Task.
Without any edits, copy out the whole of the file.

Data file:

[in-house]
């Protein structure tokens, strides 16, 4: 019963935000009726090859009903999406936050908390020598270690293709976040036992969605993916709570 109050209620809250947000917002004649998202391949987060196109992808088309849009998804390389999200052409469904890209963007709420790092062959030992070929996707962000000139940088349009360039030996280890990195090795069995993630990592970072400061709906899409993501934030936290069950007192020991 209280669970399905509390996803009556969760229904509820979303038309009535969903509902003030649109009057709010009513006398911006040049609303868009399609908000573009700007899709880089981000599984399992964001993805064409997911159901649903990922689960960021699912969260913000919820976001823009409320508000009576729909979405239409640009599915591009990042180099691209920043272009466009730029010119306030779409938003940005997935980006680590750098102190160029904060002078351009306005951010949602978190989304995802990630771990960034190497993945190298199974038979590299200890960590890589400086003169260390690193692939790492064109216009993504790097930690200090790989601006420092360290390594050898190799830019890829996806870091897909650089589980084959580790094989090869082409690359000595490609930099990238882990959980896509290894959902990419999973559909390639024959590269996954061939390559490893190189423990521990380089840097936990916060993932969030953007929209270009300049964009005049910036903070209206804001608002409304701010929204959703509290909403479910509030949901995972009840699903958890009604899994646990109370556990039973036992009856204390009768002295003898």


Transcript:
[in-house]
């Protein structure tokens, strides 16, 4: 019963935000009726090859009903999406936050908390020598270690293709976040036992969605993916709570 109050209620809250947000917002004649998202391949987060196109992808088309849009998804390389999200052409469904890209963007709420790092062959030992070929996707962000000139940088349009360039030996280890990195090795069995993630990592970072400061709906899409993501934030936290069950007192020991 209280669970399905509390996803009556969760229904509820979303038309009535969903509902003030649109009057709010009513006398911006040049609303868009399609908000573009700007899709880089981000599984399992964001993805064409997911159901649903990922689960960021699912969260913000919820976001823009409320508000009576729909979405239409640009599915591009990042180099691209920043272009466009730029010119306030779409938003940005997935980006680590750098102190160029904060002078351009306005951010949602978190989304995802990630771990960034190497993945190298199974038979590299200890960590890589400086003169260390690193692939790492064109216009993504790097930690200090790989601006420092360290390594050898190799830019890829996806870091897909650089589980084959580790094989090869082409690359000595490609930099990238882990959980896509290894959902990419999973559909390639024959590269996954061939390559490893190189423990521990380089840097936990916060993932969030953007929209270009300049964009005049910036903070209206804001608002409304701010929204959703509290909403479910509030949901995972009840699903958890009604899994646990109370556990039973036992009856204390009768002295003898």